24. Roynesdal, A.K., Amundrud, B. & Hannaes, H.R. (2001) A comparative clinical investigation of 2 early loaded ITI designed implants supporting an overdenture in the mandible. International Journal of Oral & Maxillofacial Implants 16: 246–251.

12. Cordioli, G., Majzoub, Z., Piattelli, A. & Scarano, A. (2000) Removal torque and histomorphometric investigation of 4 different titanium surfaces: an experimental study in the rabbit tibia. International Journal of Oral & Maxillofacial Implants 15: 668–674. Darvanapah, M., Martinez, H. & Tecucianu, J.-F. (2000) Apical–coronal position: recent surgical proposals. Technical note. International Journal of

28. Szmukler-Moncler, S., Piattelli, A., Favero, G.A. & Dubruille, J.H. (2000) Considerations preliminary to the application of early and immediate loading protocols in dental implantology. Clinical Oral Implants Research 11: 12–25. 29. Szmukler-Moncler, S., Reingewirtz, Y. & Weber, H.-P. (1996) Bone response to early loading: the effect of surface state. In: Davidovitch, Z. & Norton, L.A., eds. Biological mechanisms of tooth movement & craniofacial adaptation, 611–616. Boston: Harvard Society for the Advancement of Orthodontics. 30. Szmukler-Moncler, S., Salama, H., Reingewirtz, Y. & Dubruille, J.H. (1998) Timing of loading and effect of micro-motion on boneimplant interface: a review of experimental literature. Journal of Biomedical Material Research 43: 192–203. 31. Tarnow, D.P., Emtiaz, S. & Classi, A. (1997) Immediate loading of threaded implants at stage 1 surgery in edentulous arches: ten consecutive case reports with 1 to 5-year data. International Journal of Oral & Maxillofacial Implants 12: 319–324. 32. Testori, T., Del Fabbro, M., Feldman, S., Vincenzi, G., Sullivan, D., Rossi, R. Jr., Anitua, E., Bianchi, F., Francetti, L. & Weinstein, R.L. (2002a) A multicenter prospective evaluation of 2-months Osseotites implants placed in the posterior jaws: 3-year follow-up results. Clinical Oral Implants Research 13: 154–161.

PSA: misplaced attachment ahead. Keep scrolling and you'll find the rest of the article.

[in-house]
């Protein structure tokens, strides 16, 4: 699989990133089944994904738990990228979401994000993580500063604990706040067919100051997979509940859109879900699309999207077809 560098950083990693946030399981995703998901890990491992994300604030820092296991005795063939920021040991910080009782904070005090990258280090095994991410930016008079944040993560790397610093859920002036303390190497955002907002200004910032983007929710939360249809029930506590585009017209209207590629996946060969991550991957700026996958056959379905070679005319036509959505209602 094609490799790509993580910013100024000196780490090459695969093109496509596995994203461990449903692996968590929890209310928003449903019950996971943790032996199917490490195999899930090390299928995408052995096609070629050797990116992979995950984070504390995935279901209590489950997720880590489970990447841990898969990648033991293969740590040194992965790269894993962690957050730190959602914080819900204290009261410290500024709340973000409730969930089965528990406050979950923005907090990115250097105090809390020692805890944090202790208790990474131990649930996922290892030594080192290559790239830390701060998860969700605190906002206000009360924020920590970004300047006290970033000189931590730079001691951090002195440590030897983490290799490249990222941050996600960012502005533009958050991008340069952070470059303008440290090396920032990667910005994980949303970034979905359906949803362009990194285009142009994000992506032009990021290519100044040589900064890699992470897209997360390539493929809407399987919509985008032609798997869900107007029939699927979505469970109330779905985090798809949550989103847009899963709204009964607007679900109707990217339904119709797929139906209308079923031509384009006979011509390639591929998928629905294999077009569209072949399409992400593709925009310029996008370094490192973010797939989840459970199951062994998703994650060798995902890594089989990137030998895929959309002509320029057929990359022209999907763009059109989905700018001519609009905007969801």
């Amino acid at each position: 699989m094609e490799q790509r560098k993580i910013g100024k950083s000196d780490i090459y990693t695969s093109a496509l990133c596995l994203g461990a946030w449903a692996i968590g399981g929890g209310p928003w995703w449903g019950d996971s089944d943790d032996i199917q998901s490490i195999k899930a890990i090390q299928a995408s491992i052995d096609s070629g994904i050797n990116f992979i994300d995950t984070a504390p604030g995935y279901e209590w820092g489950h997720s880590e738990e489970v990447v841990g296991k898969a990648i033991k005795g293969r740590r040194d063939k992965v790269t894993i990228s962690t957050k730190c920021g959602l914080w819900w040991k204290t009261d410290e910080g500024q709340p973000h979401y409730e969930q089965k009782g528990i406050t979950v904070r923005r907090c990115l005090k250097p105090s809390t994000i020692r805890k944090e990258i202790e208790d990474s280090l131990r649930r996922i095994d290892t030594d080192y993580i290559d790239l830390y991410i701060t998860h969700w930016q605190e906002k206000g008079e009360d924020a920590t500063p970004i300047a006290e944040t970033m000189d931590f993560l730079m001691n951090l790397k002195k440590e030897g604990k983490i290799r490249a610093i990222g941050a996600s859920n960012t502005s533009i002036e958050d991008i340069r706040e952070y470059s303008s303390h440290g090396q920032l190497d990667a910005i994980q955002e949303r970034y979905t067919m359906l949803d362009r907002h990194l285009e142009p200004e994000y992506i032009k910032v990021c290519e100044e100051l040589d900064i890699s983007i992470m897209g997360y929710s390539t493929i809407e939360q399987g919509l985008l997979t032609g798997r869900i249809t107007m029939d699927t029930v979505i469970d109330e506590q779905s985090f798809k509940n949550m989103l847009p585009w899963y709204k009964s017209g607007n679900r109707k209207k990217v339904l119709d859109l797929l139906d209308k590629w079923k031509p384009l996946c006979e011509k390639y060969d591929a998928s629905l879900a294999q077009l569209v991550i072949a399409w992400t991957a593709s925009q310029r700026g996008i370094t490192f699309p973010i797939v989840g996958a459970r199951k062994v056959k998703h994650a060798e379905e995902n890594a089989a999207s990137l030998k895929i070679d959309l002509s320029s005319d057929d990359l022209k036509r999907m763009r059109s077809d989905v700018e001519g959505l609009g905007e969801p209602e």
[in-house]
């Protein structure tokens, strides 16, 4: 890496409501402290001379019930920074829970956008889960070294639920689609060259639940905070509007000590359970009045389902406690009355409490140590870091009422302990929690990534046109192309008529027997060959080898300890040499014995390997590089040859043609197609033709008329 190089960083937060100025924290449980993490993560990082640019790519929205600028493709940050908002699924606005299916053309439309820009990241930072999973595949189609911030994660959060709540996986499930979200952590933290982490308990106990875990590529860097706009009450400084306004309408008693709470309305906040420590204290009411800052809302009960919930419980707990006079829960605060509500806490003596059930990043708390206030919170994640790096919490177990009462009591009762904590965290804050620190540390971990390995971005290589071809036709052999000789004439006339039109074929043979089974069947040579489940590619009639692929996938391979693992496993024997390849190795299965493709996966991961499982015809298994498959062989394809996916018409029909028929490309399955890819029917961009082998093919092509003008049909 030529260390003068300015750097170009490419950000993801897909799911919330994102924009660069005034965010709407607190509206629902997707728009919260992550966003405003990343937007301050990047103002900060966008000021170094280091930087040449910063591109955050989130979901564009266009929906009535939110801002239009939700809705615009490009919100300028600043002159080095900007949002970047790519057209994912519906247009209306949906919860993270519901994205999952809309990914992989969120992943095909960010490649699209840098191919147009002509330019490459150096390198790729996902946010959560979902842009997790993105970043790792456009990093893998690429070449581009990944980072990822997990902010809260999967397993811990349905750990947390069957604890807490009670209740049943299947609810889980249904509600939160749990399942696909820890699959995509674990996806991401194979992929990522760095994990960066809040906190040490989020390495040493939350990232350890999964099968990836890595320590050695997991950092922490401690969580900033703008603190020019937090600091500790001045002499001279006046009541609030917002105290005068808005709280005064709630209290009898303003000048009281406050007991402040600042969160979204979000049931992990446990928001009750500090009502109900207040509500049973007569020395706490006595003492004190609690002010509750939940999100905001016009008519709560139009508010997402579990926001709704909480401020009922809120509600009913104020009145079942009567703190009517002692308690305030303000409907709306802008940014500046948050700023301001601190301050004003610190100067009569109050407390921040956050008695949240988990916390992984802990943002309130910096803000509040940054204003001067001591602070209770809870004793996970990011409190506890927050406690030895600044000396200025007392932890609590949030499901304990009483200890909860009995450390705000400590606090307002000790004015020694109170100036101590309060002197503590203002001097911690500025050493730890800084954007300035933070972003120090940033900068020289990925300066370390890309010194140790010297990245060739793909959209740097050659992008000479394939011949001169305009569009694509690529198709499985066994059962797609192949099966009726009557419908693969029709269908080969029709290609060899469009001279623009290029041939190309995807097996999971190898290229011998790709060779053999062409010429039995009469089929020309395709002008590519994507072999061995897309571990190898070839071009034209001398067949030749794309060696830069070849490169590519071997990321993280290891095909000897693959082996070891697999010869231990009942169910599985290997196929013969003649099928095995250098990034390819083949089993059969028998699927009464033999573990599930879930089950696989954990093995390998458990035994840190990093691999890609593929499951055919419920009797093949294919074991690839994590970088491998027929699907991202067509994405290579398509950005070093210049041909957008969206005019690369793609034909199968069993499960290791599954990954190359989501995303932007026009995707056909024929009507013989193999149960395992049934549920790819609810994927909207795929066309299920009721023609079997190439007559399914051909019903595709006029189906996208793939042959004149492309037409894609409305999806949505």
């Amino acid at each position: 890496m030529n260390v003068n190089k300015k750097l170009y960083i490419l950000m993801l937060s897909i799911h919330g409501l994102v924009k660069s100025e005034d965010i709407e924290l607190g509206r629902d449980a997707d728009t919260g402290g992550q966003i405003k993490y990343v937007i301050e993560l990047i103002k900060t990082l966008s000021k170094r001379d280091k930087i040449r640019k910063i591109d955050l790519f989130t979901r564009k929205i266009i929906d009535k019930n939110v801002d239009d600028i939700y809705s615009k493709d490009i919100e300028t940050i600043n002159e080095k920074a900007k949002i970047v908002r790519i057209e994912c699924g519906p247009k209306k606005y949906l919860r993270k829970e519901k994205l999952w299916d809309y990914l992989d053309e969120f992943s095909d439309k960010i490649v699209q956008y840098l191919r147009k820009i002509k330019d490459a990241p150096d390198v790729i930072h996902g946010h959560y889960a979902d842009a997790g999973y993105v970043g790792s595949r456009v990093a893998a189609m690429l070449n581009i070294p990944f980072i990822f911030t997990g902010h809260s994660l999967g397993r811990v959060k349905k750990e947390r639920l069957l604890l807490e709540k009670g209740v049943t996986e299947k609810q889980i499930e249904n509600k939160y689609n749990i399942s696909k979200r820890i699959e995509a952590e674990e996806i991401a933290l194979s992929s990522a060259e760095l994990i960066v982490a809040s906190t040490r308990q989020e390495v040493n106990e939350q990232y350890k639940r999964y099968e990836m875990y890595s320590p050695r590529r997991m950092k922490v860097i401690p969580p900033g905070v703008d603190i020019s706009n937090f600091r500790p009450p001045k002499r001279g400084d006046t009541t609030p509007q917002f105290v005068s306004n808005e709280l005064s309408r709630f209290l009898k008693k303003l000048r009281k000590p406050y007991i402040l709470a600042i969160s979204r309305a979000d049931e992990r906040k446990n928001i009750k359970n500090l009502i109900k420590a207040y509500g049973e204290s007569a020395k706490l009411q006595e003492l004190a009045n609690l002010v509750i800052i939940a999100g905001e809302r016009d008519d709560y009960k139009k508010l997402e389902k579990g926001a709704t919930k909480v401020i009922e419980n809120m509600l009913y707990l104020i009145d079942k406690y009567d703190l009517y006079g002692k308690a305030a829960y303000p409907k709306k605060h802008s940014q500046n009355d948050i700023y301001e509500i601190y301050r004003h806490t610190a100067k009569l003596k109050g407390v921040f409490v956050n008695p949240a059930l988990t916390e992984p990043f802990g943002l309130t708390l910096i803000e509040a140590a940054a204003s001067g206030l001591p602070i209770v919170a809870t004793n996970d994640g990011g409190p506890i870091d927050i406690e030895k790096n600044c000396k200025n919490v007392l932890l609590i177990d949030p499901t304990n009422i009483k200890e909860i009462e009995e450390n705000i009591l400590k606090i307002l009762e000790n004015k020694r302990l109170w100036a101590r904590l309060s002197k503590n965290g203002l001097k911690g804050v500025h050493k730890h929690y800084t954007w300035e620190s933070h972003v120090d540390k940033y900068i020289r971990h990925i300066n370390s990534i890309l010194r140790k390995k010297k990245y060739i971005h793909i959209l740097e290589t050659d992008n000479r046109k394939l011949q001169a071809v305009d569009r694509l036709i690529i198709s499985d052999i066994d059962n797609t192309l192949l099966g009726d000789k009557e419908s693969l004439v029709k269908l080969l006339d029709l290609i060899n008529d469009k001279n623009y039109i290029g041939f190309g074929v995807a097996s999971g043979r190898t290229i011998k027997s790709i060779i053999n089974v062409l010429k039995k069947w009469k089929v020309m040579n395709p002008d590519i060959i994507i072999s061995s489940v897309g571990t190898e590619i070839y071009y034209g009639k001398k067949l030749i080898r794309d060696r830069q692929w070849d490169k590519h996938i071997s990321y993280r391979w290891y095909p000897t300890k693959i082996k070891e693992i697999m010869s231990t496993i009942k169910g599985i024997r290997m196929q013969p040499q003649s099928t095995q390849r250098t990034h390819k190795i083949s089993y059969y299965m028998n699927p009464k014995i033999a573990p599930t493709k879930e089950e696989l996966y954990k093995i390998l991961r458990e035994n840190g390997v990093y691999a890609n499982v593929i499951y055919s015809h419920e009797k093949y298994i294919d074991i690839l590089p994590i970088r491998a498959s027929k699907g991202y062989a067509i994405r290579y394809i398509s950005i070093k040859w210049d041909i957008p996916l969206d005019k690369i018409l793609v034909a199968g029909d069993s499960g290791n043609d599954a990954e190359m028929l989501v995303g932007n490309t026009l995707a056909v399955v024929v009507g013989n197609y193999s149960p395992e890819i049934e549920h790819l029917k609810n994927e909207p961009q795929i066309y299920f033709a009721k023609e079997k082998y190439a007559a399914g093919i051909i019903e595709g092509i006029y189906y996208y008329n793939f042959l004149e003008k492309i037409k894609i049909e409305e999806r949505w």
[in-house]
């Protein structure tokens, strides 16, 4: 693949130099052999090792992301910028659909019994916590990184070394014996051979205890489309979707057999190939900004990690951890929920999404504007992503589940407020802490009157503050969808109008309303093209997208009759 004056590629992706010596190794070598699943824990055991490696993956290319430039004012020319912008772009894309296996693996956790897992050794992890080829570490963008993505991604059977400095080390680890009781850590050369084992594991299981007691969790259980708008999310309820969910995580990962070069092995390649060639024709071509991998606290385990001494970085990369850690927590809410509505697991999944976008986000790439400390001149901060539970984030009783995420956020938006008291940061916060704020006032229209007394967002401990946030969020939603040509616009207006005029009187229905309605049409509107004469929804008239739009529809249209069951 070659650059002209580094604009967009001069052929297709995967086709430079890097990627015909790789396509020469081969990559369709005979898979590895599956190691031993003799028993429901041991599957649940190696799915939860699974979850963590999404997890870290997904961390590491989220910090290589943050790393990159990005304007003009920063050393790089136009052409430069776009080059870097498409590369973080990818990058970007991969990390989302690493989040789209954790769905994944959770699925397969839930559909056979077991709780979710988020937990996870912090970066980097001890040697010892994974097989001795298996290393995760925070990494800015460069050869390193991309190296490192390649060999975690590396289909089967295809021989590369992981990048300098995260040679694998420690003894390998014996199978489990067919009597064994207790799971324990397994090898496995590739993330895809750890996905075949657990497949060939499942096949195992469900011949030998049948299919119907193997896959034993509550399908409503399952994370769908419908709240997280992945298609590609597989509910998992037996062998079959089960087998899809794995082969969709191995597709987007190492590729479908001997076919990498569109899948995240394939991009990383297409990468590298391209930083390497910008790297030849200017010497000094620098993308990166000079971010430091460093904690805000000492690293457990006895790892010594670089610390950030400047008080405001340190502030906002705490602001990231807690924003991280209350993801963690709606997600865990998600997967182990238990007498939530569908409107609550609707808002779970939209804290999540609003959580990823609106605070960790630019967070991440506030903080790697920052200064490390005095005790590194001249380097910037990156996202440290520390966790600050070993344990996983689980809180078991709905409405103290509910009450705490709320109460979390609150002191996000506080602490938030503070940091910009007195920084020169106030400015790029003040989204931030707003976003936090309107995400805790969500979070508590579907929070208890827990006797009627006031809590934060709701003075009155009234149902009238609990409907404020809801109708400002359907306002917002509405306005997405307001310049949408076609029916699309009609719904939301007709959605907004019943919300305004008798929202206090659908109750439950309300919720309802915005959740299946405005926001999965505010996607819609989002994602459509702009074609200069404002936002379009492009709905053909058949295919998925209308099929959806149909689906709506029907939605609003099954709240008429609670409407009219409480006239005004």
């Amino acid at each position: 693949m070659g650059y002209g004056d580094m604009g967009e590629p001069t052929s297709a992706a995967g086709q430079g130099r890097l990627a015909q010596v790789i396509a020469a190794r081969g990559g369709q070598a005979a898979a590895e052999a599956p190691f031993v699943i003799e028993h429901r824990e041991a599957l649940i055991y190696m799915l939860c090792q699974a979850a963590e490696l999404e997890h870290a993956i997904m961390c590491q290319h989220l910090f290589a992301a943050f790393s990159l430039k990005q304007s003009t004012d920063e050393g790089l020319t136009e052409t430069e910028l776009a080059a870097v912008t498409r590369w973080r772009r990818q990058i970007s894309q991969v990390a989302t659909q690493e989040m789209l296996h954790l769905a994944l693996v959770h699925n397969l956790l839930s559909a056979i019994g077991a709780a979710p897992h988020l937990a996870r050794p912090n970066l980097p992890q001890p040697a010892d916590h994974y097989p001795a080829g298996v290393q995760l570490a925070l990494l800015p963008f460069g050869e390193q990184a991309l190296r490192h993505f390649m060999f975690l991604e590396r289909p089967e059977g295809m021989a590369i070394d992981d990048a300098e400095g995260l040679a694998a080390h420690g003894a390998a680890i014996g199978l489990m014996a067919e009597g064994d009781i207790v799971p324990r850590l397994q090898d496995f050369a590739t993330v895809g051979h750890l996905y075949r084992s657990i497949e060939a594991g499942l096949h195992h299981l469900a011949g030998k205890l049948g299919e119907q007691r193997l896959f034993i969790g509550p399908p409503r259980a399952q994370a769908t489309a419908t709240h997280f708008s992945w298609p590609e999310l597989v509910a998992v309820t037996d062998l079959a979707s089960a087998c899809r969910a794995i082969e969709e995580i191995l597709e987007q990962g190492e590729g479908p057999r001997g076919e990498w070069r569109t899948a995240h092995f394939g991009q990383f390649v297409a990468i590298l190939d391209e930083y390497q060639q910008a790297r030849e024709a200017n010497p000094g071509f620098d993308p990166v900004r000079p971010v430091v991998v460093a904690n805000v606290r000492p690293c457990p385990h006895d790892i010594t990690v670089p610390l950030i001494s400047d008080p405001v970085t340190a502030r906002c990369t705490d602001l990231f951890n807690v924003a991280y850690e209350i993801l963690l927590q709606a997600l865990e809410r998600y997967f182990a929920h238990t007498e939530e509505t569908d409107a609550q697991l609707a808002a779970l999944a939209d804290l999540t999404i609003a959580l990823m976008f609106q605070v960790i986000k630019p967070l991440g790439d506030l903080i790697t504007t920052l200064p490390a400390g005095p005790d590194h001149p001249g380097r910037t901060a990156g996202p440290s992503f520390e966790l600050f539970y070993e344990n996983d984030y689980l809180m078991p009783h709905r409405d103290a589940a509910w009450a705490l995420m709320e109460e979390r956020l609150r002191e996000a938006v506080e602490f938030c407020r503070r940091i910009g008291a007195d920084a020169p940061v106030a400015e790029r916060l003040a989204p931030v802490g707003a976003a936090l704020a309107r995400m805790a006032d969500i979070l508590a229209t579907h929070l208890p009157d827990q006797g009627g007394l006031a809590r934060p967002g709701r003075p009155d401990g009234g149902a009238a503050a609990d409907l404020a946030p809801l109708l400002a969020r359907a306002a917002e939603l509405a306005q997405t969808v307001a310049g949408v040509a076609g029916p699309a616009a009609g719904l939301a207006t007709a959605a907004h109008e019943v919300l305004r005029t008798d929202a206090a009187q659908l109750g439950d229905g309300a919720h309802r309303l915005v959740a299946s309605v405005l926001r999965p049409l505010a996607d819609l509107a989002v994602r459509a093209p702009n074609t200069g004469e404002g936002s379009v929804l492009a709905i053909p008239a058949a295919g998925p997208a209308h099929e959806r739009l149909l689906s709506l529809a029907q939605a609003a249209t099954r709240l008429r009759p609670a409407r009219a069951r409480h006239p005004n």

MC-N3112 Rev.1

19. Lazzara, R.J., Testori, T., Trisi, P., Porter, S.S. & Weinstein, R.L. (1999) A human histologic ana-lysis of Osseotite and machined surfaces using implants with 2 opposing surfaces. International Journal of Periodontics & Restorative Dentistry 19: 3–16.

7. Bränemark, P.-I., Zarb, G.A. & Albrektsson, T. (1985) Tissue integrated prostheses: osseointegra- tion in clinical dentistry. Chicago: Quintessence Publishing Co. Buser, D., Mericske-Stern, R., Bernard, J. P., Behnecke, A., Behnecke, N., Hirt, H. P., Belser, U.C. & Lang, N. P. (1997) Long-term evaluation of nonsubmerged titanium implants. I. 8-year life table analysis of a prospective multi-center study with 2359 implants. Clinical Oral Implants Research 8: 161–172.

Immediate occlusal loading of 47 SEVEN MIS Implants. A Preliminary report after 6 months of function with final restorations.

33. Testori, T., Francetti, L., Del Fabbro, M., Zuffetti, C. & Weinstein, R.L. (1999) A radiographic evaluation of crestal bone changes in submerged implants supra and sub-crestally positioned. A pilot study in humans. Clinical Oral Implants Research 10: 178 (Abstract). Testori, T., Szmukler-Moncler, S., Francetti, L., Del Fabbro, M., Scarano, A., Piattelli, A. & Weinstein, R.L. (2001a) Immediate loading of Osseotite implants. A case report and histologic analysis after 4 months of occlusal loading. International Journal of Periodontics & Restorative Dentistry 21: 451–459. 34. Testori, T., Szmukler-Moncler, S., Francetti, L., Del Fabbro, M., Trisi, P. & Weinstein, R.L. (2002b) Healing of Osseotite implants under submerged and immediate loading conditions in a patient: a case report and interface analysis after 2 months. International Journal of Periodontics & Restora-tive Dentistry 22: 345–353. 35. Testori, T., Wiseman, L., Woolfe, S. & Porter, S.S. (2001b) A prospective multicenter clinical study of the Osseotite implant: four-year interim report. International Journal of Oral & Maxillofacial Implants 16: 193–200. 36. Trisi, P. & Rao, W. (1999) Bone classification: clinical– histomorphometric comparison. Clinical Oral Implants Research 10: 1–7.

25. Schnitman, P., Wöhrle, P.S. & Rubenstein, J.E. (1990) Immediate fixed interim prostheses supported by two-stage threaded implants: methodology and results. Journal of Oral Implantology 2: 96–105.

37. Trisi, P., Rao, W. & Rebaudi, A. (1999) A histometric comparison of smooth and rough titanium implants in human low-density jaw-bone. International Journal of Oral & Maxillofacial Implants 14: 698–698.

26. Schnitman, P., Wöhrle, P.S., Rubenstein, J.E., DaSilva, J.D. & Wang, N.H. (1997) Ten years results for Bränemark implants immediately loaded with fixed prostheses at implant placement.

38. Wöhrle, P.S. (1998) Single-tooth replacement in the aesthetic zone with immediate provisionalization: fourteen consecutive cases reports. Practical Periodontics & Aesthetic Dentistry 10: 1107–1114.

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Immediate occlusal loading of 47 SEVEN MIS Implants. A Preliminary report after 6 months of function with final restorations.